Cranial synchondroses of primates at birth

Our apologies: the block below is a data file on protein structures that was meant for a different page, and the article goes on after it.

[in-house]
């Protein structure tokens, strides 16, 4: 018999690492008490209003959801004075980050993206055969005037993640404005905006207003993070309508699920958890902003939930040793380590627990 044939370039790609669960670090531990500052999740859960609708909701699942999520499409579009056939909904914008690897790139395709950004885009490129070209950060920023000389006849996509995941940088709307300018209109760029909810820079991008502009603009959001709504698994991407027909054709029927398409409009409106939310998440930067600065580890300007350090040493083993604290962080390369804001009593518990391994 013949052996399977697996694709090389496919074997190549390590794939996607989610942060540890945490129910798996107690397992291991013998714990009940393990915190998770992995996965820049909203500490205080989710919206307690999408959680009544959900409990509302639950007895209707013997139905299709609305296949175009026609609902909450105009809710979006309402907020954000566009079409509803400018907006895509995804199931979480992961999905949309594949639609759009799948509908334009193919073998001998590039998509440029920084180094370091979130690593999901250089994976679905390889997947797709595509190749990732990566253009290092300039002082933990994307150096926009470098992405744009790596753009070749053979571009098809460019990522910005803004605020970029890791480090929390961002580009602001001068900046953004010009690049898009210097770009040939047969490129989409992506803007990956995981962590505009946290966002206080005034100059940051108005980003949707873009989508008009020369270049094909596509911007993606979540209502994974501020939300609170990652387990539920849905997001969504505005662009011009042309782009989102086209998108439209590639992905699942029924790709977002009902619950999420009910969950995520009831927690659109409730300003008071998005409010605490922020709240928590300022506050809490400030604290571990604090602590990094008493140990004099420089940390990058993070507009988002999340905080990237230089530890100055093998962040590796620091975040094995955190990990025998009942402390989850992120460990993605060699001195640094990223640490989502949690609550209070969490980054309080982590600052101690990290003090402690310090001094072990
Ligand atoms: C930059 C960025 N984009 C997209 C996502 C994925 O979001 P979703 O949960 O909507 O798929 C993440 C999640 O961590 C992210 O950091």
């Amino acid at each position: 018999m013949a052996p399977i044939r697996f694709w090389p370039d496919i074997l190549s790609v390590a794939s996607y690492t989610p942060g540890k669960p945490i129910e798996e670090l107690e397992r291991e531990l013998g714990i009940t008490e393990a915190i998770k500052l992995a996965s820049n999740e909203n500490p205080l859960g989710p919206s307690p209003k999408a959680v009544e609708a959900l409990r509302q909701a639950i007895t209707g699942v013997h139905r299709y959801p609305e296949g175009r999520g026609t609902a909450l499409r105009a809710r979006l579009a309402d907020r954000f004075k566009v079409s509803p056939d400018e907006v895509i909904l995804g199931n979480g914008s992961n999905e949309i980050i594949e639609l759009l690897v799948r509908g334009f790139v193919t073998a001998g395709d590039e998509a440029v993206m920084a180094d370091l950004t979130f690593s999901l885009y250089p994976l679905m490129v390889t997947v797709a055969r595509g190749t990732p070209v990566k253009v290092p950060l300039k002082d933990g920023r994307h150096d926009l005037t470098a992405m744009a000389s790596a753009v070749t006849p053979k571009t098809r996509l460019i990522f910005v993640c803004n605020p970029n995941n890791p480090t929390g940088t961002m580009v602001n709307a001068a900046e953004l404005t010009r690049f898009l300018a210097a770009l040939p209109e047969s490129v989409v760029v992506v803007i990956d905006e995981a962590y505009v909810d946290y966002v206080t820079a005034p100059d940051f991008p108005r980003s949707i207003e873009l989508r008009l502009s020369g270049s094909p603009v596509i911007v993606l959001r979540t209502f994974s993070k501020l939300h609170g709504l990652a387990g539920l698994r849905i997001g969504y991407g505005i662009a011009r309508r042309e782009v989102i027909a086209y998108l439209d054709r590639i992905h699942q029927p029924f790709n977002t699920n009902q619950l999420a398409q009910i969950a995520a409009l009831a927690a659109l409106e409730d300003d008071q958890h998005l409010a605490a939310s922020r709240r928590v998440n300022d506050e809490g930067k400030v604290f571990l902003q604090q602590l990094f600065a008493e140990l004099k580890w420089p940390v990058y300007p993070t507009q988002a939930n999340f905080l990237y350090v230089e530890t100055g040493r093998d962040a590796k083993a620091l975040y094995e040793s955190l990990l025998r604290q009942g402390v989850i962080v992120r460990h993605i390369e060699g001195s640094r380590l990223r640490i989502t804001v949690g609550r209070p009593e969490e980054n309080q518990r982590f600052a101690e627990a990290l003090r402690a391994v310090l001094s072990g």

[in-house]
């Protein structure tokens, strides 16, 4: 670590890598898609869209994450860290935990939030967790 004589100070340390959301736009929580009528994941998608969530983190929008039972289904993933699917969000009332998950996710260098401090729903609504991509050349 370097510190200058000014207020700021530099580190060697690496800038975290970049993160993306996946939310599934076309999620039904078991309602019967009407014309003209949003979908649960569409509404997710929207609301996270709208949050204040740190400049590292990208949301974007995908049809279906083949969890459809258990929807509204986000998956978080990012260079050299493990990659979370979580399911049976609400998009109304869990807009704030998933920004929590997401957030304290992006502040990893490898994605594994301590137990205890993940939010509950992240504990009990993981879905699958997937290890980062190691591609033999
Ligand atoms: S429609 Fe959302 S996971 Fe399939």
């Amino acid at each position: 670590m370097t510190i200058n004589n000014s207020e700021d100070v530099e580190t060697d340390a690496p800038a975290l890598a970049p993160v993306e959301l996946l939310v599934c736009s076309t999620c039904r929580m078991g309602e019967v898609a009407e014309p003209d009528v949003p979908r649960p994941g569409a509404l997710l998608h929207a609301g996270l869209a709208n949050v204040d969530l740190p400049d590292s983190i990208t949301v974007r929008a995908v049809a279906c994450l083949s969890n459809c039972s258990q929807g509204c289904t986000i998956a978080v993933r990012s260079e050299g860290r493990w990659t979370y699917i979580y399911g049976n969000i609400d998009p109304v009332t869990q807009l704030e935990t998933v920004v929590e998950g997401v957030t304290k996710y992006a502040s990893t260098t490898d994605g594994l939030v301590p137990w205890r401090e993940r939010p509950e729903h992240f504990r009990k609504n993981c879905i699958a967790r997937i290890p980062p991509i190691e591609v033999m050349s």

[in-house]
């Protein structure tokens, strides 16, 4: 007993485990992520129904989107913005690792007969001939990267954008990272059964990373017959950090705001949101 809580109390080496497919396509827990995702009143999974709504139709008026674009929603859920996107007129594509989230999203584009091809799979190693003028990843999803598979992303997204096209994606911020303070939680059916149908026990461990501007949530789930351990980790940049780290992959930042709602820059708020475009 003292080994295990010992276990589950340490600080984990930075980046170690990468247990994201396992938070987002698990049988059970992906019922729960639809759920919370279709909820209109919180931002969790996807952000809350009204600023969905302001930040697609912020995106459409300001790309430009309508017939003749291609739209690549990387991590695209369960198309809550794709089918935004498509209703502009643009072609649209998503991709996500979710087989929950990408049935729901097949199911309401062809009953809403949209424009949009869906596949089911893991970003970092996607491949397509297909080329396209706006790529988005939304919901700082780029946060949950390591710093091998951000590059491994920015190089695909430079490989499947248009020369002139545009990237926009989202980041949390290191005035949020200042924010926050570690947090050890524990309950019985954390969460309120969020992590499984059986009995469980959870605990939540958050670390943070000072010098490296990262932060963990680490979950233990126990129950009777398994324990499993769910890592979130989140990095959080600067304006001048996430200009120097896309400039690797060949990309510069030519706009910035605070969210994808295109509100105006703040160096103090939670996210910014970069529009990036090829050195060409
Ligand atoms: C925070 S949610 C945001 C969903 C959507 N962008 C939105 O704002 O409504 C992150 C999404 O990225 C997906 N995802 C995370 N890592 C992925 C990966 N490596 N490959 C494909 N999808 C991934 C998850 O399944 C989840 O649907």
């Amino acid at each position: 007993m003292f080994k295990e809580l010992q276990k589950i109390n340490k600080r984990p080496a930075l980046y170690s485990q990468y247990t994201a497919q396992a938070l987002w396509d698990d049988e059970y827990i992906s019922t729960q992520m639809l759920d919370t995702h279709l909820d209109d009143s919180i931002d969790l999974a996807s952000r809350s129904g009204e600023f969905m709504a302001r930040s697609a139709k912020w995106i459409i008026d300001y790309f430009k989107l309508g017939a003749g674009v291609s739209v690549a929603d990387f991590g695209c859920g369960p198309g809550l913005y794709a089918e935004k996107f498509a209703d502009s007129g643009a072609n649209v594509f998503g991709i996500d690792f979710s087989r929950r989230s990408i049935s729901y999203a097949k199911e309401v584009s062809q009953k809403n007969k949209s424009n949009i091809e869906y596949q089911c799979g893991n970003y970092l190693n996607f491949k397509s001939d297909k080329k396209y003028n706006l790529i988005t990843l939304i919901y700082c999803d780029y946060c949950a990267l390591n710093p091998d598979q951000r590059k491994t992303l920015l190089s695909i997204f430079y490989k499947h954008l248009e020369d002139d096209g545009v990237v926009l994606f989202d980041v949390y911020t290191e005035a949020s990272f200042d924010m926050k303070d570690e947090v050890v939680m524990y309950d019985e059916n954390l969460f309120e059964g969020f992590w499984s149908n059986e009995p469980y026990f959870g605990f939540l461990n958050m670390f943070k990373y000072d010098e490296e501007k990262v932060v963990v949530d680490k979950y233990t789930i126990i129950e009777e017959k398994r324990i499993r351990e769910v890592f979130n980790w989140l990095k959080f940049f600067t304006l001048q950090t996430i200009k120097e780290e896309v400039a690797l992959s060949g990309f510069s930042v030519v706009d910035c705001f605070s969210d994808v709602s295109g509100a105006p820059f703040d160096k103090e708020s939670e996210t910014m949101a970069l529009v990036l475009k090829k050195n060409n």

Cranial synchondroses are cartilaginous joints between basicranial bones or between basicranial bones and septal cartilage, and have been implicated as having a potential active role in determining craniofacial form. However, few studies have examined them histologically. Using histological and immunohistochemical methods, we examined all basicranial joints in serial sagittal sections of newborn heads from nine genera of primates (five anthropoids, four strepsirrhines). Each synchondrosis was examined for characteristics of active growth centers, including a zonal distribution of proliferating and hypertrophic chondrocytes, as well as corresponding changes in matrix characteristics (i.e., density and organization of Type II collagen). Results reveal three midline and three bilateral synchondroses possess attributes of active growth centers in all species (sphenooccipital, intrasphenoidal, presphenoseptal). One midline synchondrosis (ethmoseptal) and one bilateral synchondrosis (alibasisphenoidal synchondrosis [ABS]) are active growth centers in some but not all newborn primates. ABS is oriented more anteriorly in monkeys compared to lemurs and bushbabies. The sphenoethmoidal synchondrosis (SES) varies at birth: in monkeys, it is a suture-like joint (i.e., fibrous tissue between the two bones); however, in strepsirrhines, the jugum sphenoidale is ossified while the mesethmoid remains cartilaginous. No species possesses an SES that has the organization of a growth plate. Overall, our findings demonstrate that only four midline synchondroses have the potential to actively affect basicranial angularity and facial orientation during the perinatal timeframe, while the SES of anthropoids essentially transitions toward a "suture-like" function, permitting passive growth postnatally. Loss of cartilaginous continuity at SES and reorientation of ABS distinguish monkeys from strepsirrhines.